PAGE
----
ORCHID ISLE SOLAR 808-345-0660 719-330-2597 or John@orchidislesolar.com
CROWN BATTERY has been around for a very long time-- since the 1920s. they are an American Company located in Ohio and have been designing and making quality batteries for all types of applications for decades.
Through word of mouth between installers and end users, CROWN has gained a reputation for an outstanding Solar Battery at a very affordable price.
Thicker plates: mean longer life and reliabilty.
Outstanding Warranty: Among the best in the industry.
Outstanding life Cycle performance: longer life and more deep cycle tolerance than other brands make CROWN an outstanding choice.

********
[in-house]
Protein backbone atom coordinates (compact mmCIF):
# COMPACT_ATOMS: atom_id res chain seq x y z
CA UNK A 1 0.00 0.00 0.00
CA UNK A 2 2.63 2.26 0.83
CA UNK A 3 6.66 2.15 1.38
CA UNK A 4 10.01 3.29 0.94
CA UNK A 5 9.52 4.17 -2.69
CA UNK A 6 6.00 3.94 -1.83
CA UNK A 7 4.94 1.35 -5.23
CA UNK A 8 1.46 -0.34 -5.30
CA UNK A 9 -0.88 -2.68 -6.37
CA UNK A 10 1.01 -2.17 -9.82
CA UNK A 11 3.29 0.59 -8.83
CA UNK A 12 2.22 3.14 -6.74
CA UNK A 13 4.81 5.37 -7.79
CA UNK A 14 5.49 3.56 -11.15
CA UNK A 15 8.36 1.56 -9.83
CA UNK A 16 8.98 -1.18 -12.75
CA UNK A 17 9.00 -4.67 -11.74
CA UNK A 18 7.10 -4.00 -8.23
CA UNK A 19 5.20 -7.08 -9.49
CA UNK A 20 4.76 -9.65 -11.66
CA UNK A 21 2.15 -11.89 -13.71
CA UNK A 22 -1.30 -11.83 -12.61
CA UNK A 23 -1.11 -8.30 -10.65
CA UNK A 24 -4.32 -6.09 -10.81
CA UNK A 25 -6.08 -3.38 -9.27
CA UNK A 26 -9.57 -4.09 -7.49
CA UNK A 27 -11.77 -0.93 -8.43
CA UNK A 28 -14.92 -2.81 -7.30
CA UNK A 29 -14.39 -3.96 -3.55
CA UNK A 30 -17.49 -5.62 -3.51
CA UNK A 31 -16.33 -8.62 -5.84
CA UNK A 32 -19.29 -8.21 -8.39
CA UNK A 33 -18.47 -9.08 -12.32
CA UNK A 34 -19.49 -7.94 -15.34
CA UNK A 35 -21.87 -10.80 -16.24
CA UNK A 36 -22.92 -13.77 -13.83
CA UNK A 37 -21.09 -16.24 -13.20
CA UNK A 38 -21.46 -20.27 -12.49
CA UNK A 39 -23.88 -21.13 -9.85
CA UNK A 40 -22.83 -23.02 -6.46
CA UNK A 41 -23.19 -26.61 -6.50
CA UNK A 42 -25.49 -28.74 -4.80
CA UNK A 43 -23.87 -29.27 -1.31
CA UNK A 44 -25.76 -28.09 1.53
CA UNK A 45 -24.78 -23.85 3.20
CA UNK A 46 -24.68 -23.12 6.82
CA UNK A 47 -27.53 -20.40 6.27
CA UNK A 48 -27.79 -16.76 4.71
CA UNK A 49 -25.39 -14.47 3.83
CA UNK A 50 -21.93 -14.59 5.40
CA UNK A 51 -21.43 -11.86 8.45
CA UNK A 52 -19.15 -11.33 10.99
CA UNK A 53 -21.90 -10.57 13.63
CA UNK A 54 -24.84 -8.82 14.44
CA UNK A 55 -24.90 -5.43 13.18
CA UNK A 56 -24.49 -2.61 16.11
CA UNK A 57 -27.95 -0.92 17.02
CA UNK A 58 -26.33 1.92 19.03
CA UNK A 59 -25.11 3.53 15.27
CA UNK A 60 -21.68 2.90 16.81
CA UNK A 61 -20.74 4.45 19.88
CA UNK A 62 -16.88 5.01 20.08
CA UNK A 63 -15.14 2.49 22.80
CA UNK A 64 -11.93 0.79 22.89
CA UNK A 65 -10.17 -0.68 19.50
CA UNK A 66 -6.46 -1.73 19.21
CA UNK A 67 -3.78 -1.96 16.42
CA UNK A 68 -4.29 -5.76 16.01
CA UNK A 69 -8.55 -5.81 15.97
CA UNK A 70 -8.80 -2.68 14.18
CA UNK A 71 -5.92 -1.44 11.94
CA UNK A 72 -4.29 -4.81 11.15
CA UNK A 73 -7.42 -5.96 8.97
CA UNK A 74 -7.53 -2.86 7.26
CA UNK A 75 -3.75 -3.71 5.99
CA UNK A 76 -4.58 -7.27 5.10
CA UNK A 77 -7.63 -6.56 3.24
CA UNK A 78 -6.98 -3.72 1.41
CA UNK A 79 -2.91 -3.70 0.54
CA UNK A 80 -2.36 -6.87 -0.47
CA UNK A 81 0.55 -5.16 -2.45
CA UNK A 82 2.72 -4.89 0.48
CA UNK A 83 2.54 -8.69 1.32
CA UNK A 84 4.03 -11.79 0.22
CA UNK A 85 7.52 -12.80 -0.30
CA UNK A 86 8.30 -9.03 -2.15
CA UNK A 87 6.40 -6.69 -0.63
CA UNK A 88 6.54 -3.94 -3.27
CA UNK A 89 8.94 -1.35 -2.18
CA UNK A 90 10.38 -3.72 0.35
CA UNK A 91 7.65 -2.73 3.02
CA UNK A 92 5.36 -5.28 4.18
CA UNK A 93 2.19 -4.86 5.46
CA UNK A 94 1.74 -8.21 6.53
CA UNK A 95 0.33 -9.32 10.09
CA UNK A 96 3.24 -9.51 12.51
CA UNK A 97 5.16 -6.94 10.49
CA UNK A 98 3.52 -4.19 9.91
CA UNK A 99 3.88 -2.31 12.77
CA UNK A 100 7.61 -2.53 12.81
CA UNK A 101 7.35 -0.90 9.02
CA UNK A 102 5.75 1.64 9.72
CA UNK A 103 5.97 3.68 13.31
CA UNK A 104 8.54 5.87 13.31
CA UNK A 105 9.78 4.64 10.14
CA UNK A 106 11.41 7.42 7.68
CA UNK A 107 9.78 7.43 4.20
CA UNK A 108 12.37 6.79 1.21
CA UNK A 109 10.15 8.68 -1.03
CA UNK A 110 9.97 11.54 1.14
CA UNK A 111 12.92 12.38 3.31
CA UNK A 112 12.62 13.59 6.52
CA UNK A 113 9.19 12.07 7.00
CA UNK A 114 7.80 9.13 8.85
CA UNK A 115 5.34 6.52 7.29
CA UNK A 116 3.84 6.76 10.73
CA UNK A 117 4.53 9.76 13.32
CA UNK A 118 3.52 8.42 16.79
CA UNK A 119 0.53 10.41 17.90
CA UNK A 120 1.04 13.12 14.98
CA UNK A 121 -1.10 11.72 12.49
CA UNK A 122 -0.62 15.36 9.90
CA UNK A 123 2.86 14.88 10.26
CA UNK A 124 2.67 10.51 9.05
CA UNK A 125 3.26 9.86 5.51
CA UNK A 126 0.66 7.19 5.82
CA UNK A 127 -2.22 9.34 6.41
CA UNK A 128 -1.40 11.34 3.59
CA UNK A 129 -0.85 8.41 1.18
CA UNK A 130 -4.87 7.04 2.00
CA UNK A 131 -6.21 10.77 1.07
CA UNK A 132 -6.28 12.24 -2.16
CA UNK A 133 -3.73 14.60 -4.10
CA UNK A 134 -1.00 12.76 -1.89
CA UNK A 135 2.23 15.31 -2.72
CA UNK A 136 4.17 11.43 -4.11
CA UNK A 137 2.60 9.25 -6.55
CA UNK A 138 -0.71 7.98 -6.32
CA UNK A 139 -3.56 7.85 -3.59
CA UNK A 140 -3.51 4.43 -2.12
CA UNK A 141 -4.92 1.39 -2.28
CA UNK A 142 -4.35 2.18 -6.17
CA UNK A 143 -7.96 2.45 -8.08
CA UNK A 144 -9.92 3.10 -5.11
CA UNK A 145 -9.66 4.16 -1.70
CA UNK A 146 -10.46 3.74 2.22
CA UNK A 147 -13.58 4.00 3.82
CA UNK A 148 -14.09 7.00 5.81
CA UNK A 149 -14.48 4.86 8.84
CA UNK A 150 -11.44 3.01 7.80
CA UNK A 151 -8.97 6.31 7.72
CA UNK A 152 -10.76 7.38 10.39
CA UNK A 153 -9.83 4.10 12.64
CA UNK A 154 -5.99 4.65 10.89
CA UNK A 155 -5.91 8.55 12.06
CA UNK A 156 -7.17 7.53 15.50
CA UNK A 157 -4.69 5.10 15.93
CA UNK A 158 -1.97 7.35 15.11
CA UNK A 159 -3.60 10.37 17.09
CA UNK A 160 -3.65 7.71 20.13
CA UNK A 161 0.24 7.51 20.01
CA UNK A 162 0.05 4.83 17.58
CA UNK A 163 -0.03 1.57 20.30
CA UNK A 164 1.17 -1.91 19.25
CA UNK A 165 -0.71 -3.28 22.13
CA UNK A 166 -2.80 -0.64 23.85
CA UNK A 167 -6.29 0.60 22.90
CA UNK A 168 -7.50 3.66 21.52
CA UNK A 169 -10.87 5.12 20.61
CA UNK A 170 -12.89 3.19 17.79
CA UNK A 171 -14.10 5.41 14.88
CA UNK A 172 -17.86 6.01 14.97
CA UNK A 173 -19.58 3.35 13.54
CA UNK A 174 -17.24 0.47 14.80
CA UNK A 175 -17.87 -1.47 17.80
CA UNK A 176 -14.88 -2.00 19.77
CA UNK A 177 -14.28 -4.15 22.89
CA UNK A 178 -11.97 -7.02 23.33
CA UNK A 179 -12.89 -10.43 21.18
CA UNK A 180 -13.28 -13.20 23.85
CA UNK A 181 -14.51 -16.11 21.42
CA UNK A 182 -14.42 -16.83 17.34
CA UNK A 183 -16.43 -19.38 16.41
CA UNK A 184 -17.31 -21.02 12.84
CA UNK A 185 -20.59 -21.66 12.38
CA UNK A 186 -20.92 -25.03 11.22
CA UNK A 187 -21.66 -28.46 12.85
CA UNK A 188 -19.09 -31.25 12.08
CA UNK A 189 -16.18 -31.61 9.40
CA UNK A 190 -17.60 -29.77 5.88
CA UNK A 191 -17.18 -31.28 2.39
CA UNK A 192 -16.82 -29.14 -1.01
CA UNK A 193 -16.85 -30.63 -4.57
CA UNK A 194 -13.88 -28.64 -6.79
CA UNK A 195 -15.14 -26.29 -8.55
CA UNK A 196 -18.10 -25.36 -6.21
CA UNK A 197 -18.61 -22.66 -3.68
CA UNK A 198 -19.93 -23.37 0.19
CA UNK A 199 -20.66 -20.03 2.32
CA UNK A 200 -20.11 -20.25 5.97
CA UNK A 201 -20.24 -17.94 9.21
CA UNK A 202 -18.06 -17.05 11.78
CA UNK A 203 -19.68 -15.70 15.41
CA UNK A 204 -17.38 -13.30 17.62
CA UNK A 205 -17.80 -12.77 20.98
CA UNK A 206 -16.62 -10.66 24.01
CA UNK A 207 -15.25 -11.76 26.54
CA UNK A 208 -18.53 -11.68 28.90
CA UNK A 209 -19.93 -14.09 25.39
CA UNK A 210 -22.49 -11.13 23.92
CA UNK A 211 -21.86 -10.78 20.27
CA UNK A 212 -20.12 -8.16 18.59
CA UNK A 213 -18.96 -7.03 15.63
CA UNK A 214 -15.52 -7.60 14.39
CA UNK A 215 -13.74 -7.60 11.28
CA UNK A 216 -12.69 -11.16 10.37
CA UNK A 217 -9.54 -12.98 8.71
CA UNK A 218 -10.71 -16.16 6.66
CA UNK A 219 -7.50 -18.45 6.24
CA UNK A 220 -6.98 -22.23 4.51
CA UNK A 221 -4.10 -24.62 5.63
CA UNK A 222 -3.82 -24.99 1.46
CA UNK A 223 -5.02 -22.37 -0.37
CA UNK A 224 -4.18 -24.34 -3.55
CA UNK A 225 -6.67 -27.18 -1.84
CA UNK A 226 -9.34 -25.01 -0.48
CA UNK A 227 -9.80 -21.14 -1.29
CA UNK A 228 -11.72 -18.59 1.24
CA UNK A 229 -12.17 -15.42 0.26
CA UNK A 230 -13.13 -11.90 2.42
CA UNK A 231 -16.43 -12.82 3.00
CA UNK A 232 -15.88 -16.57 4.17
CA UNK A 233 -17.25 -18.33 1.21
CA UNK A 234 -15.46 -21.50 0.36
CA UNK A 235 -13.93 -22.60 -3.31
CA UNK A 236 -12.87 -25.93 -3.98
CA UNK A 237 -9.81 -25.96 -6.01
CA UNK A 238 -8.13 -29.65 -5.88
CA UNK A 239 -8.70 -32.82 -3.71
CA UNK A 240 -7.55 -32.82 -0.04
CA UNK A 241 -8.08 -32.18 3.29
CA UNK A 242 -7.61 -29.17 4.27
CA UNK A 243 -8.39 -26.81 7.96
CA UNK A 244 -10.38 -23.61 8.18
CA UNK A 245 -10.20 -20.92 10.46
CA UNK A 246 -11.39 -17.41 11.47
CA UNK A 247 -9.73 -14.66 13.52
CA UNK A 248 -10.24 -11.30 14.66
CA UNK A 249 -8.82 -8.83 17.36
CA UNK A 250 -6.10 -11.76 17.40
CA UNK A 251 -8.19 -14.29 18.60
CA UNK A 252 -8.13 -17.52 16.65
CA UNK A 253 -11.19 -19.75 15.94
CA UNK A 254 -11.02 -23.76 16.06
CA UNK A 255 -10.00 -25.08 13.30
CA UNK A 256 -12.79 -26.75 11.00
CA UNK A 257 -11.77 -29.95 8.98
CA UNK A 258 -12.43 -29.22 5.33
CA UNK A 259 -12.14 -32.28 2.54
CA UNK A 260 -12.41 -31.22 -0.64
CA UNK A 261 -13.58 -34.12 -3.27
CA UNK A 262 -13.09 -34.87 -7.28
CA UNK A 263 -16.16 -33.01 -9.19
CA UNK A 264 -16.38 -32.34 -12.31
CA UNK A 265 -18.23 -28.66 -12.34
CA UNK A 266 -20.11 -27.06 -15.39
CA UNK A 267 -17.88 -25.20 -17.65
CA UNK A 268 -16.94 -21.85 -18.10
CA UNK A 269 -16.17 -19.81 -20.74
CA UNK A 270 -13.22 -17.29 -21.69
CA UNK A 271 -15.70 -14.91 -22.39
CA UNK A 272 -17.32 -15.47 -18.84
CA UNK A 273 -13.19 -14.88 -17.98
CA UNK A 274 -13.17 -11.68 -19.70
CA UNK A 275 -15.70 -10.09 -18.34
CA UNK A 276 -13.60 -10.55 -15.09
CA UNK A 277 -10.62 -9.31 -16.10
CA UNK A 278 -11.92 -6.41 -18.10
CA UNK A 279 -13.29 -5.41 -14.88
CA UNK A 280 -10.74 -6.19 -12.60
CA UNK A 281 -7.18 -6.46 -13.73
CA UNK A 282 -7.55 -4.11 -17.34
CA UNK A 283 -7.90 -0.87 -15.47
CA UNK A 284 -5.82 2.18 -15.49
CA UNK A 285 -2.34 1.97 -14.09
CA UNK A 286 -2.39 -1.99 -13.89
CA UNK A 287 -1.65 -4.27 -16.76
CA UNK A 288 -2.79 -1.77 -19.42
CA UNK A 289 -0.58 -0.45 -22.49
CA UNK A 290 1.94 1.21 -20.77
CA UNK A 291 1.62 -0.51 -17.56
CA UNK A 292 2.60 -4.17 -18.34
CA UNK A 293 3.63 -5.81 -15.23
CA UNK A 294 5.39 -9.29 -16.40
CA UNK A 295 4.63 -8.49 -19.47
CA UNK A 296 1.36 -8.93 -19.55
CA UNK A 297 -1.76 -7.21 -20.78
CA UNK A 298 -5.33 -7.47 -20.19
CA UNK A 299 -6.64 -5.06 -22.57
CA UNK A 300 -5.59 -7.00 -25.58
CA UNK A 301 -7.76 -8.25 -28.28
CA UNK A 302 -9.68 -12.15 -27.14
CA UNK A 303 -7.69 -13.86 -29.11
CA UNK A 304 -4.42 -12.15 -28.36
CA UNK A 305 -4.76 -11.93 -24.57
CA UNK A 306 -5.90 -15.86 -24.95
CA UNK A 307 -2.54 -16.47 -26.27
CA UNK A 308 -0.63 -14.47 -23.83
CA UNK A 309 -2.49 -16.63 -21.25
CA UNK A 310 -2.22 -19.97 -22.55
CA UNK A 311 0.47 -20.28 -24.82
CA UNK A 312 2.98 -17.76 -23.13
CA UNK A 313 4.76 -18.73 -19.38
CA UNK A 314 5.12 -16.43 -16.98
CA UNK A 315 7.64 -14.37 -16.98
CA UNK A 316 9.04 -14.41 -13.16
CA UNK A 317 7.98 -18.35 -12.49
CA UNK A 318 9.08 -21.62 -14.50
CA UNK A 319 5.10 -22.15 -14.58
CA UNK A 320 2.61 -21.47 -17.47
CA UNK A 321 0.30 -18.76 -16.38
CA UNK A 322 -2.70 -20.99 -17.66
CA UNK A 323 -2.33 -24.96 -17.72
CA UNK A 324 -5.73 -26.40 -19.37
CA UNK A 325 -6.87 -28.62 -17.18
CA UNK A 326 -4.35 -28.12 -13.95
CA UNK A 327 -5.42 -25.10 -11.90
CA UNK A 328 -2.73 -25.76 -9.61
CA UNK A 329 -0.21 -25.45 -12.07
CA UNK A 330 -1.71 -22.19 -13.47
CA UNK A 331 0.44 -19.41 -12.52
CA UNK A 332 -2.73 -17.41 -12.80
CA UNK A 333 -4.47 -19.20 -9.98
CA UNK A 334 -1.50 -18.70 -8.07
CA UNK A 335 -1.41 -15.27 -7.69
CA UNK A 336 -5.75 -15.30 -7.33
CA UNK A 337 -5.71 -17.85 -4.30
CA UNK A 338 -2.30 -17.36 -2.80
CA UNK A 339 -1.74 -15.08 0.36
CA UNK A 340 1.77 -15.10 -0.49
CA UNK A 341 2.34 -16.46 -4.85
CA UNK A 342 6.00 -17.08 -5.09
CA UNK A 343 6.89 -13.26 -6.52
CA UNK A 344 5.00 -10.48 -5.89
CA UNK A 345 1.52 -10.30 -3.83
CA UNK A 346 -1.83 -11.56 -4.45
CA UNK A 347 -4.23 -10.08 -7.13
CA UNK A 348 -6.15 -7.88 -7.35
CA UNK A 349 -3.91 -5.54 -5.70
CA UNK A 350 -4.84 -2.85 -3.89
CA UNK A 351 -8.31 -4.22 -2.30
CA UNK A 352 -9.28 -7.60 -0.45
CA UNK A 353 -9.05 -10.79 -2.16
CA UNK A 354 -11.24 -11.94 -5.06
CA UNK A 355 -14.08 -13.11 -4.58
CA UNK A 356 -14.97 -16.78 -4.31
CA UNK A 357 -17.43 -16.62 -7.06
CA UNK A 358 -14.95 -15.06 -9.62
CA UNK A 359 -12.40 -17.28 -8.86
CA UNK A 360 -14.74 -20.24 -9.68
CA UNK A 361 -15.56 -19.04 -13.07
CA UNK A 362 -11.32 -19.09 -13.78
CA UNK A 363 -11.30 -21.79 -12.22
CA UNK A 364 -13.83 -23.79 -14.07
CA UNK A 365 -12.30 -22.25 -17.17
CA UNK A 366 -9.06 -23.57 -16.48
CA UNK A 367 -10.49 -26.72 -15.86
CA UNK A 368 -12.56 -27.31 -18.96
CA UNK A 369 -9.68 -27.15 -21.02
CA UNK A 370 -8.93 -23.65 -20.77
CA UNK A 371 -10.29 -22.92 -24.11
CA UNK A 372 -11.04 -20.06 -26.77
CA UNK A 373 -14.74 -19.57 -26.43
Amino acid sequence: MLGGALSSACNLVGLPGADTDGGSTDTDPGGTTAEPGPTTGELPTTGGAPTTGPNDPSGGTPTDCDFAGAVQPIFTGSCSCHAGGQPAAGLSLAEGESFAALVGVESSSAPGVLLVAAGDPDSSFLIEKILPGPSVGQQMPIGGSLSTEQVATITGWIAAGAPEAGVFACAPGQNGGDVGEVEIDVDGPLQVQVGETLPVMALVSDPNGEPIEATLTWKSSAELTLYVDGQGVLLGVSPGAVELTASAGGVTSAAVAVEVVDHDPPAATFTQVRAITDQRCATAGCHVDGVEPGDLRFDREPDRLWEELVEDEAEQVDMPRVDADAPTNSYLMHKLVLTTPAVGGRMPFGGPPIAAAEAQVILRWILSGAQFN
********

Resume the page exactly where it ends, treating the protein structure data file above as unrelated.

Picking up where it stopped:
We are an authorized dealer for BLUE ION and CROWN Batteries on the Big Island.
We offer the following battery types:
FLOODED, AGM, GEL, NANOCARBON, LI-ION LFP
Outback, BLUE ION, Simpliphi, CROWN, Interstate, Leoch
A little about Batteries:
- Batteries are the heart of your off grid system. They act as your "energy storage". Batteries are all about current (they store and distribute electrical charge) and as such they are very misunderstood and often neglected in off grid systems.
Flooded Vented Lead Acid: These venerable workhorses have been around for over 150 years and are the least expensive "up front" but the most expensive over time.
-Most affordable "up front" per AH of capacity - Needs the most maintenance of all battery types -Good entry level battery type for most applications - Outgases Hydrogen when charging
-Allows for larger storage systems on a budget - Somewhat messy to service
-Easy to replace when the time comes - Needs routine attention; cannot be ignored
- Can be charged properly with almost any charge controller - Can be damaged by over or undercharging